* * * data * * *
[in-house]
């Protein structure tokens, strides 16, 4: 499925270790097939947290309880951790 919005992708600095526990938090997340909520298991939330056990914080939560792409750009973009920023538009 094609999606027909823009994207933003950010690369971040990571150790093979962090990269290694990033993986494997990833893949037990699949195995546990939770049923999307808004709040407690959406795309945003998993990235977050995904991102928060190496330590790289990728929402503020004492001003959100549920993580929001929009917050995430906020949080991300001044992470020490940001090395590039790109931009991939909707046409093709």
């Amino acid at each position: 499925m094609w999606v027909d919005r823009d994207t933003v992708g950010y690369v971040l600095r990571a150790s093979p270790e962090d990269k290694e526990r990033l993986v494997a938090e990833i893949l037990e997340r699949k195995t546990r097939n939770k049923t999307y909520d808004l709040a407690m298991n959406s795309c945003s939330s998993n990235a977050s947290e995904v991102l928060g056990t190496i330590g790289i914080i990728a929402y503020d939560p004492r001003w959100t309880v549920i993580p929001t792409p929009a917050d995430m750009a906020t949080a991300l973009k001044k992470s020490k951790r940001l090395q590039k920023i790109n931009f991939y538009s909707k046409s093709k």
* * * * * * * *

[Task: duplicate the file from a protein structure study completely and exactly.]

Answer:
[in-house]
């Protein structure tokens, strides 16, 4: 499925270790097939947290309880951790 919005992708600095526990938090997340909520298991939330056990914080939560792409750009973009920023538009 094609999606027909823009994207933003950010690369971040990571150790093979962090990269290694990033993986494997990833893949037990699949195995546990939770049923999307808004709040407690959406795309945003998993990235977050995904991102928060190496330590790289990728929402503020004492001003959100549920993580929001929009917050995430906020949080991300001044992470020490940001090395590039790109931009991939909707046409093709």
């Amino acid at each position: 499925m094609w999606v027909d919005r823009d994207t933003v992708g950010y690369v971040l600095r990571a150790s093979p270790e962090d990269k290694e526990r990033l993986v494997a938090e990833i893949l037990e997340r699949k195995t546990r097939n939770k049923t999307y909520d808004l709040a407690m298991n959406s795309c945003s939330s998993n990235a977050s947290e995904v991102l928060g056990t190496i330590g790289i914080i990728a929402y503020d939560p004492r001003w959100t309880v549920i993580p929001t792409p929009a917050d995430m750009a906020t949080a991300l973009k001044k992470s020490k951790r940001l090395q590039k920023i790109n931009f991939y538009s909707k046409s093709k």